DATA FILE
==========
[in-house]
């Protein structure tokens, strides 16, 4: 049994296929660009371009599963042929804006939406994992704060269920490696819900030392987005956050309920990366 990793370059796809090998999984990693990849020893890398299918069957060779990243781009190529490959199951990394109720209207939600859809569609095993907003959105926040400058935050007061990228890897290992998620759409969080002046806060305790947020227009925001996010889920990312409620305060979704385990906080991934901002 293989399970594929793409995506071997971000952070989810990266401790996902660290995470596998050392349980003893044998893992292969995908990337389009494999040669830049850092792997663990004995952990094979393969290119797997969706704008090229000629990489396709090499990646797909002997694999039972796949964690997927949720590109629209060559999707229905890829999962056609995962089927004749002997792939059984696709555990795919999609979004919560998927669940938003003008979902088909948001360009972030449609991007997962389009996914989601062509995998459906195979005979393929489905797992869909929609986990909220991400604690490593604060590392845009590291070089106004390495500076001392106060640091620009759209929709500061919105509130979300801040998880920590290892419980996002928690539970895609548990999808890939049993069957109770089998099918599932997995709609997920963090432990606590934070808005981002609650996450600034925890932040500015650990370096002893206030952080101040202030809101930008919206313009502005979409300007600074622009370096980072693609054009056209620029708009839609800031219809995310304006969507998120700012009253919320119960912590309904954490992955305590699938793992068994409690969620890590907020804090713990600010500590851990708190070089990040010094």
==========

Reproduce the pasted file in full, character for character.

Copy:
[in-house]
């Protein structure tokens, strides 16, 4: 049994296929660009371009599963042929804006939406994992704060269920490696819900030392987005956050309920990366 990793370059796809090998999984990693990849020893890398299918069957060779990243781009190529490959199951990394109720209207939600859809569609095993907003959105926040400058935050007061990228890897290992998620759409969080002046806060305790947020227009925001996010889920990312409620305060979704385990906080991934901002 293989399970594929793409995506071997971000952070989810990266401790996902660290995470596998050392349980003893044998893992292969995908990337389009494999040669830049850092792997663990004995952990094979393969290119797997969706704008090229000629990489396709090499990646797909002997694999039972796949964690997927949720590109629209060559999707229905890829999962056609995962089927004749002997792939059984696709555990795919999609979004919560998927669940938003003008979902088909948001360009972030449609991007997962389009996914989601062509995998459906195979005979393929489905797992869909929609986990909220991400604690490593604060590392845009590291070089106004390495500076001392106060640091620009759209929709500061919105509130979300801040998880920590290892419980996002928690539970895609548990999808890939049993069957109770089998099918599932997995709609997920963090432990606590934070808005981002609650996450600034925890932040500015650990370096002893206030952080101040202030809101930008919206313009502005979409300007600074622009370096980072693609054009056209620029708009839609800031219809995310304006969507998120700012009253919320119960912590309904954490992955305590699938793992068994409690969620890590907020804090713990600010500590851990708190070089990040010094």